Market Report for October 18th
It was a chilly market night. With only one more market left after this one, the customers were plentiful. Larry and Caryn, Vernon and Wilma, Dale, Chuck and Ginger, Dawn, Cheryl, Lois, Marie, Brenda and Ethan, Frances, Shirley, Freddie and Michael, and Karen had plenty on their tables. Some of the items available were eggs, apples, honey, honey product, popcorn, snack mixes, pears, pies, breads, kolaches, potatoes, hot and sweet peppers, egg plant, tomatoes, cabbage, onions, watermelons, rosettes, jams, jellies, fresh herbs, kale, lettuce, beets, leeks, swiss chard, ceramics, candles, and garlic. Only one market left in this season, be sure to make it out Friday night from 5-7 pm on the east side of the Courthouse.
Just because market is almost over doesn't mean that the season is over for the vendor. It is time to clean off the garden, put the cages, tools, pots, and stakes away. It's time to organize the garden shed for winter and get your garlic in the ground for the next growing season. When all of this is done, then it is time to tackle those household chores that all of the growers/vendors have put off. When all of that is done, it's time to start planning, ordering and planting the garden again. It just keeps going round and round and round.
Toledo Market Master
Garlic needs to be planted in October. You say" October, why?" They say the ideal time to plant garlic is about four to six weeks before the ground normally freezes. That allows good root development but not top growth prior to winter. Garlic appreciates winter cold because it somehow invigorates the plant and brings out the best quality. It also tends to make garlic taste hotter. Below ground roots and bulbs are seldom damaged by subzero temperatures and frozen soil unless the soil freezes very suddenly and very deep. Snow cover usually insulates soil against rapid deep freezes but heavy mulch is also recommended.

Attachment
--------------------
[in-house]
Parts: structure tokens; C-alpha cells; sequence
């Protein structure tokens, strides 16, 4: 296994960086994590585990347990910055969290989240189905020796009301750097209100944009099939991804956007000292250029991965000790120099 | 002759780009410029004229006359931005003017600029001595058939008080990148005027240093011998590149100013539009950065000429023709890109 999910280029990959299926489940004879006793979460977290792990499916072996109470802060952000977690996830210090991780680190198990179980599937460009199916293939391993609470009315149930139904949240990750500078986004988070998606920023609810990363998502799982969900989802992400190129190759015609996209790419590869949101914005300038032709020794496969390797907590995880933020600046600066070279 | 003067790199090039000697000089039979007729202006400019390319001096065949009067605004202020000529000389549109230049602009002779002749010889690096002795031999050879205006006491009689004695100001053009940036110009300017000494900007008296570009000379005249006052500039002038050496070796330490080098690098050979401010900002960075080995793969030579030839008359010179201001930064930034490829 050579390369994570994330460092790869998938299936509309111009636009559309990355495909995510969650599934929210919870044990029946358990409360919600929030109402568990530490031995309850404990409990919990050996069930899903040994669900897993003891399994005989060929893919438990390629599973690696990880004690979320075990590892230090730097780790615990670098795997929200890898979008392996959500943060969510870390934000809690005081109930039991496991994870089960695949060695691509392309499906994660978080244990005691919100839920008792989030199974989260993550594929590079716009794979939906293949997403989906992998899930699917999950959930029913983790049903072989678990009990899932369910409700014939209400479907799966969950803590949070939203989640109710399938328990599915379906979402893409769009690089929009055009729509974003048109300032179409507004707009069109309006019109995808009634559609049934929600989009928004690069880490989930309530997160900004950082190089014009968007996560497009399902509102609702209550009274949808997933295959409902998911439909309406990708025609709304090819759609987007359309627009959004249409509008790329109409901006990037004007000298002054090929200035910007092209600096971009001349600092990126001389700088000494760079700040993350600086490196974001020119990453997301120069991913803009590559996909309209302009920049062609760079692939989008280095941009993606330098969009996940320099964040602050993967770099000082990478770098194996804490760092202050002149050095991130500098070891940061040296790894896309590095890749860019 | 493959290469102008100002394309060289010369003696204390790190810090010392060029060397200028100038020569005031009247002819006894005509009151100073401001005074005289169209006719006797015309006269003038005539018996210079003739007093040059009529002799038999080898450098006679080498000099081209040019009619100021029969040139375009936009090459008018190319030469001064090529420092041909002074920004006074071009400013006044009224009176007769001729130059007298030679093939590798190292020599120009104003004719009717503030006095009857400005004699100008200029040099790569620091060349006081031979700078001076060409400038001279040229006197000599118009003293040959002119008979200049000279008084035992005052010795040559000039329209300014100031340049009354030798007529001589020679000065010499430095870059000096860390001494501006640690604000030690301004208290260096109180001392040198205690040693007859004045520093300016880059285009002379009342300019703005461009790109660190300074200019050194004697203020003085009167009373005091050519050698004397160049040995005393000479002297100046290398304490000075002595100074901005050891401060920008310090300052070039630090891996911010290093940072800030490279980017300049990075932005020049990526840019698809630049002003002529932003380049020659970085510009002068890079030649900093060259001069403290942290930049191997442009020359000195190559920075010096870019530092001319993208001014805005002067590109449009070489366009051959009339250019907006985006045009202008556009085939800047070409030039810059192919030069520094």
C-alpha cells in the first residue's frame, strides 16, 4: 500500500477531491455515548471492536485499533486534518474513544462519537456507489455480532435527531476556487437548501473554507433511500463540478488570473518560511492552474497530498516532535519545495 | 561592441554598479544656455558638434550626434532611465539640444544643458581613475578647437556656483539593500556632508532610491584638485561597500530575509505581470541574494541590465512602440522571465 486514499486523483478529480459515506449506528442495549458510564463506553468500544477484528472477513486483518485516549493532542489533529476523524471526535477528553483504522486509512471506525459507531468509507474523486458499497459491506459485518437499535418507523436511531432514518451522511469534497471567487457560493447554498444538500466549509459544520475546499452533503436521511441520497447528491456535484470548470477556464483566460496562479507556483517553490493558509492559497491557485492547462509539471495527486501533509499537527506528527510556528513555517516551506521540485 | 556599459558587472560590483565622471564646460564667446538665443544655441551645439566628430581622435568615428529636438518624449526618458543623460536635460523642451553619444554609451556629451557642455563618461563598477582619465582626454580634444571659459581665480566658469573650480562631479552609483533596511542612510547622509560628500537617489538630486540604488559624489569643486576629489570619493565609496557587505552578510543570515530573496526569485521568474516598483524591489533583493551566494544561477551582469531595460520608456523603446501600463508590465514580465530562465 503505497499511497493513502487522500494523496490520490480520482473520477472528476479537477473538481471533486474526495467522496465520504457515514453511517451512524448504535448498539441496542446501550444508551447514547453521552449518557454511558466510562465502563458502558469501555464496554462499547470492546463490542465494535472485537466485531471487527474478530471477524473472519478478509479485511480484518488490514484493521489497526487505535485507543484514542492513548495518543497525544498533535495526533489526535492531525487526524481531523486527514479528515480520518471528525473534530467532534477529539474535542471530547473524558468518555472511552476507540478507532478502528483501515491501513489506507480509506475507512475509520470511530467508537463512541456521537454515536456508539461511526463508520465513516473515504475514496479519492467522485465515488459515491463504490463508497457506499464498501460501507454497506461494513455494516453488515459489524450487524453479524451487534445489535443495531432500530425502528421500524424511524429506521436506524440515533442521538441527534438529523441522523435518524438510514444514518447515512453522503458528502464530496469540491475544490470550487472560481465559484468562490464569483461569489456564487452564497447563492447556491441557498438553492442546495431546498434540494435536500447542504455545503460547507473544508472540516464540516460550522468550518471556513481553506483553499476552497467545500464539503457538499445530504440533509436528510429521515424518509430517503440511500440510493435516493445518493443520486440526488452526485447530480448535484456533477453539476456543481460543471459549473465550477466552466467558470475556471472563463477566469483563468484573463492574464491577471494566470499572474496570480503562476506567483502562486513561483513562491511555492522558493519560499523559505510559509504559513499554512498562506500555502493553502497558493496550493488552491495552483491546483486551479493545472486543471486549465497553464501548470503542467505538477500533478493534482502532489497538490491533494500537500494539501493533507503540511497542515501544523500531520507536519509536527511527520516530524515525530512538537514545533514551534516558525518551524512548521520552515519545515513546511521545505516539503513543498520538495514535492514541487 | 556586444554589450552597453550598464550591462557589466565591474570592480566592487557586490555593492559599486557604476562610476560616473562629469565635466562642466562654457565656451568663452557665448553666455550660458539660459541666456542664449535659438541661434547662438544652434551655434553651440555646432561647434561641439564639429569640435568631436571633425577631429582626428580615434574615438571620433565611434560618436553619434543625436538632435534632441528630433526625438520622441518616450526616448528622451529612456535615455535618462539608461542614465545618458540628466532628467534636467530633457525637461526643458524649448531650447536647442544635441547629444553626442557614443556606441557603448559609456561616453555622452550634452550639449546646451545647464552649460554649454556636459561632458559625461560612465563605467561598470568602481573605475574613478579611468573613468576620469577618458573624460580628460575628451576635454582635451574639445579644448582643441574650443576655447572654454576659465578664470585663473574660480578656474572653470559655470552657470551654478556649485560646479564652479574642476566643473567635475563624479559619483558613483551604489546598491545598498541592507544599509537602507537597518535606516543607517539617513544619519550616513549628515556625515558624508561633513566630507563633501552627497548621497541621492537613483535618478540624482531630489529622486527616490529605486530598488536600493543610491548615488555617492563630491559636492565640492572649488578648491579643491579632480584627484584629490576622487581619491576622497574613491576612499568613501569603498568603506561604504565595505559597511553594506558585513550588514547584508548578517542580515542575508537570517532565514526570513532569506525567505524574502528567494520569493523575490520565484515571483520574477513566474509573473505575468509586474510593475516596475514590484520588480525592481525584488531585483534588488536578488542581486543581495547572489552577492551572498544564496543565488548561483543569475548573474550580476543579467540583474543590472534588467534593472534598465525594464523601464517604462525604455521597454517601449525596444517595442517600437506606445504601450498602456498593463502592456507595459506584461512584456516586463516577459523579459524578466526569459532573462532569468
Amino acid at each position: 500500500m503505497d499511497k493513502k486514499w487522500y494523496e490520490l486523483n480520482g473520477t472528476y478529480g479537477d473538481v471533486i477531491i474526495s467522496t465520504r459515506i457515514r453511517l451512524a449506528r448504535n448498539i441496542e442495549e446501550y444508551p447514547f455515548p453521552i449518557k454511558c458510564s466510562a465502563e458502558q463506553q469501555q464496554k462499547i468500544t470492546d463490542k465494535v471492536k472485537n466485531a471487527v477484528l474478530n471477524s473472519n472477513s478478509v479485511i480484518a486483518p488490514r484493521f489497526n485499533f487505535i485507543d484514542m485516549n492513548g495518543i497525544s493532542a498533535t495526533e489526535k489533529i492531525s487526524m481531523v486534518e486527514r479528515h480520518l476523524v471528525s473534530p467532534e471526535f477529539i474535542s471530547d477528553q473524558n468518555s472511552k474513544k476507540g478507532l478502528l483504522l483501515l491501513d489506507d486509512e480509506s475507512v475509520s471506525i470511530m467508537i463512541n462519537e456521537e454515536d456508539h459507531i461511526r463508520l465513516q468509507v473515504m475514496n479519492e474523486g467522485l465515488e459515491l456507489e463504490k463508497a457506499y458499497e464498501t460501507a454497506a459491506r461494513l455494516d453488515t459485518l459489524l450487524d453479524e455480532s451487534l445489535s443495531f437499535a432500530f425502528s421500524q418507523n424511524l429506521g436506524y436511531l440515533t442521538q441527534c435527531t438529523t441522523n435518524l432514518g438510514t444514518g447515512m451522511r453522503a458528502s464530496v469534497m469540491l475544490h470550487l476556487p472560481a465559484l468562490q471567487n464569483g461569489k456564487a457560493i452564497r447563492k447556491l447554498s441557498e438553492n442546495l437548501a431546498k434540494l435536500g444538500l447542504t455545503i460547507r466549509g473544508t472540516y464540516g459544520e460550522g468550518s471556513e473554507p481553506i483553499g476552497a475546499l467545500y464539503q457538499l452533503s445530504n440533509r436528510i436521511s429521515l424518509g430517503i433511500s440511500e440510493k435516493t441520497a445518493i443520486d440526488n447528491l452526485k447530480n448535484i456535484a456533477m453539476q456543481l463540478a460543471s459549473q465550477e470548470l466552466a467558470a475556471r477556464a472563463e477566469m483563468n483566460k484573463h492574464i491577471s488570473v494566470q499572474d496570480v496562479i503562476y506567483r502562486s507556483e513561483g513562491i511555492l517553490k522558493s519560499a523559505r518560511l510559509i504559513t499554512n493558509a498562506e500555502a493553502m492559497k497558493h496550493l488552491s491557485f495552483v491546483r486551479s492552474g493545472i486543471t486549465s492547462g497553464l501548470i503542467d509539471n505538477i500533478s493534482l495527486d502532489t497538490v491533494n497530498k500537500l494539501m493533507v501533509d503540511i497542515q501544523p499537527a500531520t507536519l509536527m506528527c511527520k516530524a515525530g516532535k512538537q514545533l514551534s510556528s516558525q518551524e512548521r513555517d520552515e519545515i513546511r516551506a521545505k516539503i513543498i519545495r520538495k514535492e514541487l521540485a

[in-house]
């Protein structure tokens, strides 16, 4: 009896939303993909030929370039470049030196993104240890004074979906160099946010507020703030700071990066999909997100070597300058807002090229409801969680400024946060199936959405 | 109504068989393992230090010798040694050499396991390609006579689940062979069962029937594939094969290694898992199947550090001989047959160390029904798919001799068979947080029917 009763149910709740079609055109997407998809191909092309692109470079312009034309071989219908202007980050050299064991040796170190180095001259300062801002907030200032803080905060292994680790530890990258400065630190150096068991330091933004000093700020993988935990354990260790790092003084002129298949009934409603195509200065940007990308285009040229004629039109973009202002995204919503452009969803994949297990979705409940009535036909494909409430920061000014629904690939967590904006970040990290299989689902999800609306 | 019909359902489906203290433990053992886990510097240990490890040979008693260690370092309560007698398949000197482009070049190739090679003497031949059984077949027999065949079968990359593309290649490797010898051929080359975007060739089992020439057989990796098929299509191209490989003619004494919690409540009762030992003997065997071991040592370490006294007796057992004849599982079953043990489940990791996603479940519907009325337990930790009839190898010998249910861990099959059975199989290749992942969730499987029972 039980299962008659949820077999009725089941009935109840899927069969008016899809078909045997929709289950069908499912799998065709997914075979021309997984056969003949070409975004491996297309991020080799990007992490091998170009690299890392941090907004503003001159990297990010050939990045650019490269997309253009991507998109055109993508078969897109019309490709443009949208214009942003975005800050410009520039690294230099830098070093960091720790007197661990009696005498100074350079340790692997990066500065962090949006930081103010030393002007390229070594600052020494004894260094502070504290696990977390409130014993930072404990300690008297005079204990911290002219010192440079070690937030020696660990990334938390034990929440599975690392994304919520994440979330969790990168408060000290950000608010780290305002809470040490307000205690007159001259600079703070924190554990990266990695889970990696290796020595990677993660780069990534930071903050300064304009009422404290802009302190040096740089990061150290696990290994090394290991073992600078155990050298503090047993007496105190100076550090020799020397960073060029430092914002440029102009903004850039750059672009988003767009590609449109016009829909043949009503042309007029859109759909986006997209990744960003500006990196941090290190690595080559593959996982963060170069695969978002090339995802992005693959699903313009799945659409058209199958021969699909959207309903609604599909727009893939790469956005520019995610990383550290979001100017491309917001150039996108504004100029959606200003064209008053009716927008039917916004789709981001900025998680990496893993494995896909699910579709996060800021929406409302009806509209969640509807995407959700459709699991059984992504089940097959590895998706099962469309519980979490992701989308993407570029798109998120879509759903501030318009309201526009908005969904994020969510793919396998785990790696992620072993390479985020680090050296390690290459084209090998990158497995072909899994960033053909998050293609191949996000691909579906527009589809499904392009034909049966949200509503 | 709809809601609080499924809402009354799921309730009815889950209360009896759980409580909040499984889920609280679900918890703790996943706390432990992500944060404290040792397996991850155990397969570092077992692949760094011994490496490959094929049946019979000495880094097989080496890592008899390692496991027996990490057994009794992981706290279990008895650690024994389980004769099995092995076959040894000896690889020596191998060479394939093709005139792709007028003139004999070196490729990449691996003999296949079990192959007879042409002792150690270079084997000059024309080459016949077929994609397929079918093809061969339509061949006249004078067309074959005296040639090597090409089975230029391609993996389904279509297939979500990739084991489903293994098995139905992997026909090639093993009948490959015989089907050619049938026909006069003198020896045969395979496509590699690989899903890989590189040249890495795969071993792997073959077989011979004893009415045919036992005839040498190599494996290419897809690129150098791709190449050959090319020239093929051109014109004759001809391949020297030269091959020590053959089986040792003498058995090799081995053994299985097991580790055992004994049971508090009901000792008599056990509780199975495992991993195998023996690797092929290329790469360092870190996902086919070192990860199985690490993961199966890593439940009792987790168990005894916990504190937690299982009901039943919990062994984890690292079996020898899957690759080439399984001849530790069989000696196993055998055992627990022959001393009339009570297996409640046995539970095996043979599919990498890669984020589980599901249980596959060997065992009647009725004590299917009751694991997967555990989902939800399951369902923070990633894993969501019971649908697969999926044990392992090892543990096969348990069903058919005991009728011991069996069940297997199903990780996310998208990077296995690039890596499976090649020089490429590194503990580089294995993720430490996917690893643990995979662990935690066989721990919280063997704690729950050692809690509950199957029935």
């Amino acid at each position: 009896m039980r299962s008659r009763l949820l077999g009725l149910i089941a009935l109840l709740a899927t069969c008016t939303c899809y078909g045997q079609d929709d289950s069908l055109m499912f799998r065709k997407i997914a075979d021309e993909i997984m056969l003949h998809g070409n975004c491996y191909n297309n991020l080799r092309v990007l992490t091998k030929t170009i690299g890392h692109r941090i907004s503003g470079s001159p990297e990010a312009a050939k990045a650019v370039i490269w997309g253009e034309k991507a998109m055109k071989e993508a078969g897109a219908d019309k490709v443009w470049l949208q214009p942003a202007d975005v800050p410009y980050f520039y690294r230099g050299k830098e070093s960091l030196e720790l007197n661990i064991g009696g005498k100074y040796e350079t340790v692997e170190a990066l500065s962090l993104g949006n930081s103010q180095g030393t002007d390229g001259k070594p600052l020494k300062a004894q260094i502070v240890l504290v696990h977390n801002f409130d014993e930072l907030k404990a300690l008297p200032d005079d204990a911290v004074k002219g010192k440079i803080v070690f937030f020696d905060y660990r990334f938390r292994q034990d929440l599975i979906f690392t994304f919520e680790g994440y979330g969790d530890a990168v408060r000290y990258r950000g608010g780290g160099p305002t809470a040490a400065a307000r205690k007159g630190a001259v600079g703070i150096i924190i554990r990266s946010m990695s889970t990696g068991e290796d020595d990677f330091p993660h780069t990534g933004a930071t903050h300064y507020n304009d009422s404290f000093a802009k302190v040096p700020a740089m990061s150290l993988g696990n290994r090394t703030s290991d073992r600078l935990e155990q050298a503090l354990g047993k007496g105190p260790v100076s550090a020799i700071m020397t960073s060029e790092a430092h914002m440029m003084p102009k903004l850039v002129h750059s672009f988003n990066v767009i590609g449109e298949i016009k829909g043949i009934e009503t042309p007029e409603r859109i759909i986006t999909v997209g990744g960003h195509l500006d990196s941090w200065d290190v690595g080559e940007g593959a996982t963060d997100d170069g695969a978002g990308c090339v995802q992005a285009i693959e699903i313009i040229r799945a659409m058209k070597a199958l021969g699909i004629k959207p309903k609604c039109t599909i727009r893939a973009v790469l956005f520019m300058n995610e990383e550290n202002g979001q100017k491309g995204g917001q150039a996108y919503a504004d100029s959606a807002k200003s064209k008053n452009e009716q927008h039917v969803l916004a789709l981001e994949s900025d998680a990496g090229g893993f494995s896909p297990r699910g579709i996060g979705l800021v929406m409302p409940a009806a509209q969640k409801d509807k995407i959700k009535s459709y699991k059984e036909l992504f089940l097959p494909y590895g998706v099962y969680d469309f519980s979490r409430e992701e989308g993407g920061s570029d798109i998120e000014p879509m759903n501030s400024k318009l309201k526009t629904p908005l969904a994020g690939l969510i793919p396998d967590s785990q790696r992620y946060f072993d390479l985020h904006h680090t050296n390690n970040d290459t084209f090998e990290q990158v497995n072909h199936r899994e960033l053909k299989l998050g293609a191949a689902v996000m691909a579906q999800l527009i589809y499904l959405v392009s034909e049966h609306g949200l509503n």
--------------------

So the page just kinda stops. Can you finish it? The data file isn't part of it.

The ideal environment for most garlic is one with moderately cold winters, good snow cover, adequate fall and spring moisture, a warm and dry June and July with good direct sunlight and low humidity, and a light sandy loam with moderate organic matter and good drainage. If you have all that in nine months you will have a phenomenal garlic harvest.
The most tedious task of garlic planting is "clove popping" of the seed bulbs into individual cloves. Only select the firmest bulbs. If the bulb is soft, it is telling you that dehydration is going on and less vigorous cloves. Soft cloves can also increase possibility of molds. So only select rock hard bulbs. Garlic does bruise and bruised bulbs are the target for fungi and disease organisms in the soil to attach the bulb. Bruises also allow more rapid dehydration. Be careful not to break the clove stem at the clove base. The basal plate (the hard dark scab at the bottom of the clove) is actually the true stem of the future garlic plant. When a portion of the true stem breaks off as the clove is separated from the mother bulb, the garlic literally has a broken stem. Root buds occur around the outer edge of the true stem, especially on the side farthest from the center of the old bulb, so a broken stem means that the root buds have been lost,and a less vigorous plant is the result.
When planting garlic clove it is very important that you understand which end of the clove goes down. Don't plant your bulb upside down. The scab end or basal plate goes down. That is the true stem from which the roots will grow. Garlic cloves are not seeds, they're plants. Space the garlic cloves two and half inches apart. Plant the garlic clove with one inch of topsoil and then mulch. If you don't mulch, plant the garlic clove with two to three inches of topsoil.
Garlic is tough. What other plant can you plant in the fall, leave in the ground through winter and know it is doing its thing under ground? When you plant your garlic, it has just started its season of growth. See you at market.